Young Londoners to get chance to work in Hollywood films, Sadiq Khan announces
oung Londoners are to be given the chance to work behind the scenes in Hollywood blockbusters filmed in the capital.
A deal has been struck between Universal Studios and City Hall that will allow hundreds of trainees to work on films such as the Wicked and Fast X series whose stars include Ariana Grande and Vin Diesel.
The initiative was struck as Sadiq Khan visited Hollywood as his five-day tour of the US came to an end in Los Angeles.
It will prioritise young Londoners from diverse communities under-represented in the film industry, as part of NBC Universal’s “below the line” apprenticeship and mentoring scheme, part of its US$100m commitment to tackle racism and inequality.
It came as Mr Khan was taken on a behind the scenes tour of the Universal studios. He visited sets used on films such as Jaws and To Kill A Mockingbird, which inspired him as a teenager to become a lawyer.
On the set of a Western, Mr Khan pretended to fire a pistol and jokingly declared: “There’s a new sheriff in town.”
Jobs as part of the initiative will include digital imaging, props, costumes and being an assistant director.
It is estimated the UK film and TV industry will be worth over £6bn by 2024/25, with nearly three-quarters based in and around London. Conservative projections estimate the UK film industry needs 50,000 jobs over the next few years.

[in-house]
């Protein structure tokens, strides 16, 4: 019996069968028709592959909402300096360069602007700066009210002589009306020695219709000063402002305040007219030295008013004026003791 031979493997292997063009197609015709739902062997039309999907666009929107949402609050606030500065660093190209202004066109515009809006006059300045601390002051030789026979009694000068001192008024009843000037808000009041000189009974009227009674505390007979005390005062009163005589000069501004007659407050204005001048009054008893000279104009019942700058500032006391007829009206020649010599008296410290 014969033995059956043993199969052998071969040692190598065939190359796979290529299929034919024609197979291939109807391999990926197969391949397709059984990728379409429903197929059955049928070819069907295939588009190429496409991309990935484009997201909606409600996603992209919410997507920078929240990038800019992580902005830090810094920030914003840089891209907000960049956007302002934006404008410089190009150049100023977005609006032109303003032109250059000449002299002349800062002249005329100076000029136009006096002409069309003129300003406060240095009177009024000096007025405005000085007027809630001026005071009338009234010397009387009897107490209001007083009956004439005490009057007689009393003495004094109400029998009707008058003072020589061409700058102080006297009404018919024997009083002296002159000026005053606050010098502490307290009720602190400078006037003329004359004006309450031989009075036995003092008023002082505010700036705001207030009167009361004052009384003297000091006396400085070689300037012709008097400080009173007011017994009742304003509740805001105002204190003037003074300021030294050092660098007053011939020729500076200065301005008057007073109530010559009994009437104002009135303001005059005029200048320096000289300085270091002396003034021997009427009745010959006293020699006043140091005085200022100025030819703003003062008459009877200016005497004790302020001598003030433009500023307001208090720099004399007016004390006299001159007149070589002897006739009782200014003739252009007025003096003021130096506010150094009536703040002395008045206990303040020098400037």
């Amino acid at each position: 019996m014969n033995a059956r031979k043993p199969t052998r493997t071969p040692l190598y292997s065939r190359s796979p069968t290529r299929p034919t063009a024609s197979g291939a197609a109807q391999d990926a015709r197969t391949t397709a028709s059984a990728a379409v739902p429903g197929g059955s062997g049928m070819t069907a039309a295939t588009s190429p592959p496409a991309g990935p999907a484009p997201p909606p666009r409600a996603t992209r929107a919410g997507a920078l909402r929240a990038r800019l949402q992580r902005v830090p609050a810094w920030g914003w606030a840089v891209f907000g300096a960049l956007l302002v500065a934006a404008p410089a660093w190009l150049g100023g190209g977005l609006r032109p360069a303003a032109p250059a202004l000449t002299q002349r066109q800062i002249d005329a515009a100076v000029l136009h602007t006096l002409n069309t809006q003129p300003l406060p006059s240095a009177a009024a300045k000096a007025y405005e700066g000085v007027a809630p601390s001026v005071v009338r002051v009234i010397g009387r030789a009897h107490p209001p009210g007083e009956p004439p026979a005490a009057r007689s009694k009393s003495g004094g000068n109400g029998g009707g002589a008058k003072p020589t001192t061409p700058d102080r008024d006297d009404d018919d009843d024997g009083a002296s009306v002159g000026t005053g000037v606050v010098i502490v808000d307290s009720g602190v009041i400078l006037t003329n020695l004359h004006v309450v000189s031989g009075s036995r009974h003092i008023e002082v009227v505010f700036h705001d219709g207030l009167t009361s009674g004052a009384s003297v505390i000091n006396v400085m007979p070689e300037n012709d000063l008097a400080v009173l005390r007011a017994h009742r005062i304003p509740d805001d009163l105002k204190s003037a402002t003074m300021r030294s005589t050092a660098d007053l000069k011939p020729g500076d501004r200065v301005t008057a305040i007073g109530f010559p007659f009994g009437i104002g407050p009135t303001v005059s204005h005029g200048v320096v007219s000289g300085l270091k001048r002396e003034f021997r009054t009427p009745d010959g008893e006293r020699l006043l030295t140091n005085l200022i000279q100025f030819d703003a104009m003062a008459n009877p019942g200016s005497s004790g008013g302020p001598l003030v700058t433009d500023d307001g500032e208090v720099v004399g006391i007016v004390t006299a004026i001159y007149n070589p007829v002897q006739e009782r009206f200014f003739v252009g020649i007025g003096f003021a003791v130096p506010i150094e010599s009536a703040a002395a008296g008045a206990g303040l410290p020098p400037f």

Universal is already investing in the state-of-the-art Sky Studios Elstree site in north London.
Mr Khan said: “Our capital’s booming film industry is helping to drive our economic recovery, but it’s vital that we ensure that Londoners from all backgrounds can benefit.
“That’s why I’m so proud to announce this ground-breaking partnership with NBCUniversal and Film London that will see young Londoners from diverse backgrounds earn a unique opportunity to start their careers in the film and TV industry.”
Universal’s president Dame Donna Langley said the initiative was a “natural next step” that built on its work promoting diversity in the US.
She said: “Programs like this are vital to encourage equitable access and resources for emerging talent to explore careers in our industry.”
Adrian Wootton, chief executive of Film London, said the scheme was “doubling down on good intentions with real, tangible outcomes”.
He said: “I’m thrilled to be continuing our ongoing relationship with the US to invest in the next generation of world-class crew – and content – for which the capital is renowned.
“Global demand for content is creating not only billions in revenue for London and the UK, but thousands of jobs at every level. This brings life-changing opportunities for Londoners.”